Ohio River Valley Associates, LLC v. PST Services, Inc.
MEMORANDUM OPINION AND ORDER by Judge Greg N. Stivers on 2/6/2018. Defendant's Motion to Conduct Limited Discovery (DN 7 ) is DENIED. Plaintiff's Motion for Preliminary Injunction (DN 4 ) is GRANTED, and PST Services, Inc. is hereby ENJOINED from proceeding in arbitration against Ohio River Valley Associates, LLC. cc: Counsel (CDR)
UNITED STATES DISTRICT COURT
WESTERN DISTRICT OF KENTUCKY
CIVIL ACTION NO. 3:17-CV-00628-GNS
OHIO RIVER VALLEY ASSOCIATES, LLC
PST SERVICES, INC.
MEMORANDUM OPINION AND ORDER
This matter is before the Court on Plaintiff’s Motion for Preliminary Injunction (DN 4)
and Defendant’s Motion to Conduct Limited Discovery (DN 7). For the reasons set forth below,
Plaintiff’s motion is GRANTED, and Defendant’s motion is DENIED.
This action centers on the efforts of Plaintiff Ohio River Valley Associates, LLC
(“ORVA”) to preliminarily enjoin Defendant PST Services, Inc. (“PST”) from arbitrating the
issue whether ORVA breached the “Master Services Agreement” (“Agreement”)—a contract
that PST entered into with One Management Services Corporation, LLC (“One Management”).
(Pl.’s Mot. Prelim. Inj. 1-2, DN 4). By way of background, ORVA is an organization that
provides management services to healthcare providers. (Arbitration Demand ¶ 7, DN 1-3).
ORVA then delegated certain of its duties to One Management, an organization that some of
ORVA’s members allegedly own. (Verified Compl. ¶ 7, DN 1; Arbitration Demand ¶ 6, DN 13). One Management, in turn, entered into the Agreement with PST. (Verified Compl. ¶ 8).
Under the Agreement, PST agreed to provide services to management services
organizations (“MSOs”), such as practice management and billing for medical practices, as a
subcontractor of One Management—i.e., as a sub-subcontractor of ORVA. Additional medical
practices were added to the Agreement through addenda. The Agreement states that “each MSO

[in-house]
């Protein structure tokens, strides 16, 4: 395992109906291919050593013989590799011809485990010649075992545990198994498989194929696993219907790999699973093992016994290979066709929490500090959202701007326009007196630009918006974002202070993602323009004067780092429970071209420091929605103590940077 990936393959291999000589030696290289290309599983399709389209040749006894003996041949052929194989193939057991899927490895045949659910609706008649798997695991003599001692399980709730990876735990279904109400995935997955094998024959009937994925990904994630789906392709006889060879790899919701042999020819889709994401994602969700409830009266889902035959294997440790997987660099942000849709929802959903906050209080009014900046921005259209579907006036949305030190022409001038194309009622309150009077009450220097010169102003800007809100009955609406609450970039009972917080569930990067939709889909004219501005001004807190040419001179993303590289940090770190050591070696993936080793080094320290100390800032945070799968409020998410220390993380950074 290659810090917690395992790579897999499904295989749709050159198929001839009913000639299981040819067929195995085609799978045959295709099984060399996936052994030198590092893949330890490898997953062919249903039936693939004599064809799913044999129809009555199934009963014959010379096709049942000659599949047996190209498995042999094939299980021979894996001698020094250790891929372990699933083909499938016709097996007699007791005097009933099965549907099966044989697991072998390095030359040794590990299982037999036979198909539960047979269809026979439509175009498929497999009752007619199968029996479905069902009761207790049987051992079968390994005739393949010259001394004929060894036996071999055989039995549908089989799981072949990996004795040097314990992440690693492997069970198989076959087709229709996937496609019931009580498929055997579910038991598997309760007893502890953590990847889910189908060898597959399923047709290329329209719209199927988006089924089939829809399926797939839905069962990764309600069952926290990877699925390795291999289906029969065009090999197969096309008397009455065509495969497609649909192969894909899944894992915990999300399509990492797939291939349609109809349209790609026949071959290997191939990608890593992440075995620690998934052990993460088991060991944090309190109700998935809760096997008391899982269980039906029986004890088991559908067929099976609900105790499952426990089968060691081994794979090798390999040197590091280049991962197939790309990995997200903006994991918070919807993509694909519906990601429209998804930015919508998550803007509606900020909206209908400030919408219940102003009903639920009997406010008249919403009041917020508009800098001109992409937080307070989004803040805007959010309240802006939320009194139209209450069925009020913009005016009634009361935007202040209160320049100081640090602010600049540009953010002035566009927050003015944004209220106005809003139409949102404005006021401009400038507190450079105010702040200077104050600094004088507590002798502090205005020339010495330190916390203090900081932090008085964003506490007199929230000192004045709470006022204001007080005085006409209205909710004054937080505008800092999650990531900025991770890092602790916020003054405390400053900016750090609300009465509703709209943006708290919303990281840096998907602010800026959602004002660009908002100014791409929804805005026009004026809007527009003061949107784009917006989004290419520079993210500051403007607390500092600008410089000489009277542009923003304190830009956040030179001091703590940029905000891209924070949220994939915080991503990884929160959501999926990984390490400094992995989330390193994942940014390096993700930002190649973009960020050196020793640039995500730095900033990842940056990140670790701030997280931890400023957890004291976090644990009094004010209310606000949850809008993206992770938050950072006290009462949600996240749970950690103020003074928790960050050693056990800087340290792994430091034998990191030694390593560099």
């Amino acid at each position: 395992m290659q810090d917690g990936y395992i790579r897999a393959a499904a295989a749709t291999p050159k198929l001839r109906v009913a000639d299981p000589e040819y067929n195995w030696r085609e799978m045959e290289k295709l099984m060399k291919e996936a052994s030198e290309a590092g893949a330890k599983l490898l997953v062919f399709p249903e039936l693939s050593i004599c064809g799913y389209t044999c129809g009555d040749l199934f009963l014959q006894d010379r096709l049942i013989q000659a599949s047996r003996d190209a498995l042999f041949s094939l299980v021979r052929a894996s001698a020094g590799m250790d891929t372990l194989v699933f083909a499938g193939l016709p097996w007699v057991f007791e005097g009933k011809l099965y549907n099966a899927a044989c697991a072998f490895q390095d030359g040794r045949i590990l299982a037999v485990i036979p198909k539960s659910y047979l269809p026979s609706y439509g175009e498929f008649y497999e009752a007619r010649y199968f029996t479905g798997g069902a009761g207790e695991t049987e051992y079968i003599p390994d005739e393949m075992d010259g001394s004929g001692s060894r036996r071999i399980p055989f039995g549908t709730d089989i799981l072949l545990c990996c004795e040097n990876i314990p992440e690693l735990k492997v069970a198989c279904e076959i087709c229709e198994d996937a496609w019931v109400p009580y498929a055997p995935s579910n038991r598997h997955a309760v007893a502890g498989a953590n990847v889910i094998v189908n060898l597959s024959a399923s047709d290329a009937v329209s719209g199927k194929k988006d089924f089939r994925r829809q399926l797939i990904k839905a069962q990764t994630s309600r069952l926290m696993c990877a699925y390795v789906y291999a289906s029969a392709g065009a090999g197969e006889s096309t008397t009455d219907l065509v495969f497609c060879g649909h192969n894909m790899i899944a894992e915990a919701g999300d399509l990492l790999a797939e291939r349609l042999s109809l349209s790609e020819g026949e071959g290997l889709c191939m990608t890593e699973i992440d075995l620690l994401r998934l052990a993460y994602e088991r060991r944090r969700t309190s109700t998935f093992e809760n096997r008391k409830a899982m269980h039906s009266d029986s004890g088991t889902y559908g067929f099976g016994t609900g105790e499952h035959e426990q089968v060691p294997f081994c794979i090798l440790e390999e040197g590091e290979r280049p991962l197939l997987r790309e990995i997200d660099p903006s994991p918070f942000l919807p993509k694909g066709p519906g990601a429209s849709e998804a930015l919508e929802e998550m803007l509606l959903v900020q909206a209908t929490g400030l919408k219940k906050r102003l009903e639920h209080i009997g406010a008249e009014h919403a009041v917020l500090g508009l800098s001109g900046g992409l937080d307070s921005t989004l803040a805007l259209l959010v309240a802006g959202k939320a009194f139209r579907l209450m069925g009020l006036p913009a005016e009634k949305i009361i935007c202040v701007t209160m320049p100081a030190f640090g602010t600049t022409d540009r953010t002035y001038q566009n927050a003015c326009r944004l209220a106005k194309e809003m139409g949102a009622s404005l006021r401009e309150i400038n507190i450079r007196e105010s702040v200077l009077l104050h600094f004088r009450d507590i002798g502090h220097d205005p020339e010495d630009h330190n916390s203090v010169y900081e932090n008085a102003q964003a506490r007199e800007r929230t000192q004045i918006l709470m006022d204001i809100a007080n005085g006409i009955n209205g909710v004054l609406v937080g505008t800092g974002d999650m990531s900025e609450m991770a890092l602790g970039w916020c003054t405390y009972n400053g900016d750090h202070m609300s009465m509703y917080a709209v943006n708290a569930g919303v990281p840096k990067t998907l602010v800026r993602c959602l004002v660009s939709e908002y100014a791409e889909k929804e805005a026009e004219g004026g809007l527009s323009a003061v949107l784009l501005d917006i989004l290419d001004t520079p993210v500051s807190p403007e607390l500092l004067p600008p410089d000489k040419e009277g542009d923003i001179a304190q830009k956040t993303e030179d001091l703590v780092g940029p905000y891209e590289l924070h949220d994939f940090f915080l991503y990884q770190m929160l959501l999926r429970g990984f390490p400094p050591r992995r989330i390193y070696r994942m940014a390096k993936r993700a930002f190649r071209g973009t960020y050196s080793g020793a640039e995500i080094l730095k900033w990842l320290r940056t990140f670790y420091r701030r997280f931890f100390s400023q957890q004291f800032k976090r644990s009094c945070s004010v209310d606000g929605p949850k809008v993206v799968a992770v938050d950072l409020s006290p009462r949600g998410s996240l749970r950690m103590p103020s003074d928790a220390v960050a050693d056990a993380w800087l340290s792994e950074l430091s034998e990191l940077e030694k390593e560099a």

shall have the rights and obligations of [One Management] under its respective MSO Addendum,
as well as with respect to provisions [in the MSA] that expressly relate to the MSOs.” (MSA 1
(emphasis added)). The Agreement further provides, however, “[n]otwithstanding the foregoing,
[PST]  shall exercise its rights vis-à-vis MSOs solely through [One Management] and,
conversely, the MSOs shall exercise their rights vis-à-vis [PST]  solely through [One
Management].” (MSA 1). The Agreement also contains an arbitration clause, providing that
“[i]f a dispute, controversy or claim concerning this [MSA] cannot be satisfactorily resolved by
the parties, such dispute will be settled by binding arbitration . . . .” (MSA § 4.1.6).
Addendum #1 modifies the Agreement between One Management and PST by adding the
medical practice of ONE Anesthesia, PLLC to the Agreement. (MSO Addendum #1, at 1, DN 12). This addendum lists ORVA’s name between the document title “MSO ADDENDUM #1”
and the caption and appears to have been signed on behalf of One Management by Dr. Thomas
Neff (“Dr. Neff”). (MSO Addendum #1, at 2). Below Dr. Neff’s signature, in the blank for
“Title” is printed “Chairman, ORVA.” (MSO Addendum #1, at 2).
Nearly two years after One Management and PST finalized the Agreement, ORVA—
apparently dissatisfied with PST’s services—provided notice that PST had breached the
Agreement. (Arbitration Demand ¶ 40). ORVA then purported to terminate its relationship with
PST. (Arbitration Demand ¶ 47).